Still, it was a hard-fought battle, with the British side suffering more heavily. Of the American units the Continentals, the light infantry and the artillery were all unscathed., while the rifles had 9 of 12 left and the dragoons 5 of 6 figures left. Only the militia unit was completely destroyed.
On the British side, in contrast, the light infantry, dragoons on one foot unit had all routed off the field and the artillery battery were prisoners! The grenadiers had 10of 12 left while the Buffs had 22 of 24 figures left. Only the Indians had avoided loss.
Saturday, August 20, 2011
Well, he proved me wrong Friday at a game session of the Central Connecticut Wargamers.
We were playing a four-player scenario of Abduction. Two opposing players handled the Martians, while Mark Kalina had Angelica the bearded lady and R.J. Flanagan, the ringmaster. I started with Lucrezia the contortionist and Cassidy the trick shooter.
The first half of the game went passably well for the heroes, as the novice Martian players had some trouble marshaling their resources effectively and the initial board configuration was favorable to the heroes with four of the six allies in a clump on the Ferris Wheel/Trapeze Tent board. The Purple Martian player also had early bad luck in getting his troops beamed down.
Eventually the Martians started to get their act together and the heroes became hard-pressed. Bosley the elephant and Jimmy the stable boy were off by themselves and picked off by the Martians, although Cassidy did pick off a few Martians headed for Jimmy. Soon it became clear that the Heroes had to concentrate their forces to protect the clump, though, as the Martians gathered a large force, including the Zard beast, nearby.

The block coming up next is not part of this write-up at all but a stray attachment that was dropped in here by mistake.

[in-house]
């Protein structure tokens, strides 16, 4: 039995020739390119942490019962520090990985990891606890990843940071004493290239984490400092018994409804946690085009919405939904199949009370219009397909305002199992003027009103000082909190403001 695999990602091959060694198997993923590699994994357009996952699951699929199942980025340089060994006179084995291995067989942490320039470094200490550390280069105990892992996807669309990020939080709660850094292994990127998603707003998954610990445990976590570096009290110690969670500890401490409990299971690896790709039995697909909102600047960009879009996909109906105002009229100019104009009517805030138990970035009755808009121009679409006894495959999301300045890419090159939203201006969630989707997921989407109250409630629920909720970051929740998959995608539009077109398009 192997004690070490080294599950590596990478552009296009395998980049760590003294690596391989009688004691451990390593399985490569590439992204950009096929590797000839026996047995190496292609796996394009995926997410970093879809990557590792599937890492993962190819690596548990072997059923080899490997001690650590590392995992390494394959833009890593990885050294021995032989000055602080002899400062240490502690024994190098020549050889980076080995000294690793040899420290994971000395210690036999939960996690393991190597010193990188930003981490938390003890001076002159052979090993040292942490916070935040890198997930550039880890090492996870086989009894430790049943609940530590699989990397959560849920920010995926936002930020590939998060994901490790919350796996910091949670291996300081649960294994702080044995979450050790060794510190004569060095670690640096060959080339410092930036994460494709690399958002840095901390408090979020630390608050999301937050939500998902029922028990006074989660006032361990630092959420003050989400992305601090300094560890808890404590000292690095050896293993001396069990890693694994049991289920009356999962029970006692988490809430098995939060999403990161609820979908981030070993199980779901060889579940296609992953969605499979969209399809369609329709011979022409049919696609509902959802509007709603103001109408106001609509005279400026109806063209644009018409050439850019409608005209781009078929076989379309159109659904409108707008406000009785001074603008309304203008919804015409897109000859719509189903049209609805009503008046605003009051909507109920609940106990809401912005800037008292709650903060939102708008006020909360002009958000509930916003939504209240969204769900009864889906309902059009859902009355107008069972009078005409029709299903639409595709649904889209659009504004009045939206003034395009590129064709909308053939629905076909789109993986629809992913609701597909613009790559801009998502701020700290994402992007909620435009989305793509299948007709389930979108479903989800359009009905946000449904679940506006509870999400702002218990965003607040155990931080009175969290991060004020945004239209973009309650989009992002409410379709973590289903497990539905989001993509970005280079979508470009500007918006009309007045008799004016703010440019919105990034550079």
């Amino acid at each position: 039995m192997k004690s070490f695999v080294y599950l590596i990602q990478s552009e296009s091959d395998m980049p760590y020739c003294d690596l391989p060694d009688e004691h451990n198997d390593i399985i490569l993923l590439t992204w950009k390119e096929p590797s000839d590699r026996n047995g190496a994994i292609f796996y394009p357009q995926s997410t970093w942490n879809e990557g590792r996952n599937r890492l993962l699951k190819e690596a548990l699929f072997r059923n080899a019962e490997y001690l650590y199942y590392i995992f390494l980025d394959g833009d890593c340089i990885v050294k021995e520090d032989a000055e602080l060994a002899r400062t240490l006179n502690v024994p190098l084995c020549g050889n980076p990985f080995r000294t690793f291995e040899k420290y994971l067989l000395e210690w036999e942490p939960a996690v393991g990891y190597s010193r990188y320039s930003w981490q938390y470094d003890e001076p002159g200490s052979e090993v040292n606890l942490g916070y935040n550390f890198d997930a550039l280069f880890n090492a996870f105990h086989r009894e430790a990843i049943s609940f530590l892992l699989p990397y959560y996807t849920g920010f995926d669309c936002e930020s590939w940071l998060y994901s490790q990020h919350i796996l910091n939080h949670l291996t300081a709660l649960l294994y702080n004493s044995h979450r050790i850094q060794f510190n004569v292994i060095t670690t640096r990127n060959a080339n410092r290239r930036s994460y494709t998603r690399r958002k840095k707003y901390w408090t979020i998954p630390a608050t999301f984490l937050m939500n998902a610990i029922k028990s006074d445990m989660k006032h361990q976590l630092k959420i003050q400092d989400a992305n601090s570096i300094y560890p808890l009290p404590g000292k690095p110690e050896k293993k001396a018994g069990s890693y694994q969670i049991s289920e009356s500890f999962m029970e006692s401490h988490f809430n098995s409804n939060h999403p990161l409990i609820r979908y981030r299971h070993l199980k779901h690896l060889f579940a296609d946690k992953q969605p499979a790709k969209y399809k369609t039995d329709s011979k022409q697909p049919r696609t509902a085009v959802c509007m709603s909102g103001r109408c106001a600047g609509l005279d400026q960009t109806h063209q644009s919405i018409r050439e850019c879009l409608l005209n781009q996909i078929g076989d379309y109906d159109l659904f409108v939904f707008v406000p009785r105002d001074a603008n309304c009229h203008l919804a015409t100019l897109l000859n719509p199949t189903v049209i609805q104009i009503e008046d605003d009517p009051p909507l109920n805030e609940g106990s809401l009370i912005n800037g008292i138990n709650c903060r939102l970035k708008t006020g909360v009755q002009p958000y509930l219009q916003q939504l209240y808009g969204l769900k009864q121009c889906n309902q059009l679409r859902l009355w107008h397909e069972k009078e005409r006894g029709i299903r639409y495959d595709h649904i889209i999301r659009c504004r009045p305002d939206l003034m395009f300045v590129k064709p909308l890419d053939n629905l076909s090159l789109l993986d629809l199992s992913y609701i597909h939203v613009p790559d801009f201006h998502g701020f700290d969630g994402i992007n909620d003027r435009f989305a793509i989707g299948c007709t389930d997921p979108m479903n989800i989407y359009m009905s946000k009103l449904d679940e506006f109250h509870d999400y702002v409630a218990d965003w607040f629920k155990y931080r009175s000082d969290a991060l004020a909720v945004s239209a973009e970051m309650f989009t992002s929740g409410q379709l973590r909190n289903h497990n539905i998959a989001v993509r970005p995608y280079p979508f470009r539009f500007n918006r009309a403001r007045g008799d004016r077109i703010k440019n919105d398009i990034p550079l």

Despite some heroism that saw Lucrezia defeat the Zard Beast in hand-to-hand combat and blast a full back of Martians with a bomb, overwhelming Martian numbers finally told. A Saucer blast took out poor Cassidy. While this brought in Jo Jo, the dancing bear was too far away to be an immediate help. And immediate help was what the Heroes needed as Lucrezia finally fell to an assault by a full Martian pack led by the newly arrived Martian Leader. The full back was stacked with two of the remaining allies (the twins and Doc Mesmer) and was just two squares (one move by the Martian Leader pack) from a saucer. Neither Angelica nor RJ was in a position to intervene. It was basically game over on the next Martian move barring some amazing turn of luck -- as the Martian players noted gloatingly.
Well, that amazing luck arrived in the form of Archibald, who arrived nearby. He rolled just enough to movement to make it to the cannon that's next tot he trapeze tent, climbed in and fired himself through the tent (oh, and that part of it was on fire) to land on top of the Martian leader's pack. Bam! All three regular Martians were killed and the Leader was wounded -- and Archibald promptly boxed him into oblivion as well. RJ and Angelica also had good turns knocking off Martians and suddenly the worm had turned.
The Martian regrouped and brought in a new wave and redirected their efforts against the Ferris Wheel, where Texas Jack and the Fuji Merman were hiding out. JoJo came to the rescue here, battling back the Martians, for a few turns. Angelica and RJ, who were guarding the twins and Mesmer, were trapped by fire covering both exits of the Trapeze Tent at a critical moment, and suddenly it looked like Jo Jo was about to be overwhelmed by a new Martian Leader-led full pack. Archibald rolled up a Power Token and dashed to another nearby cannon. Again he fired himself through the Ferris Wheel and right into the Martian Leader's pack. Bam! Three dead regular Martians and a wounded Martian Leader were the result. And once again Archibald boxed the dazed Martian Leader out!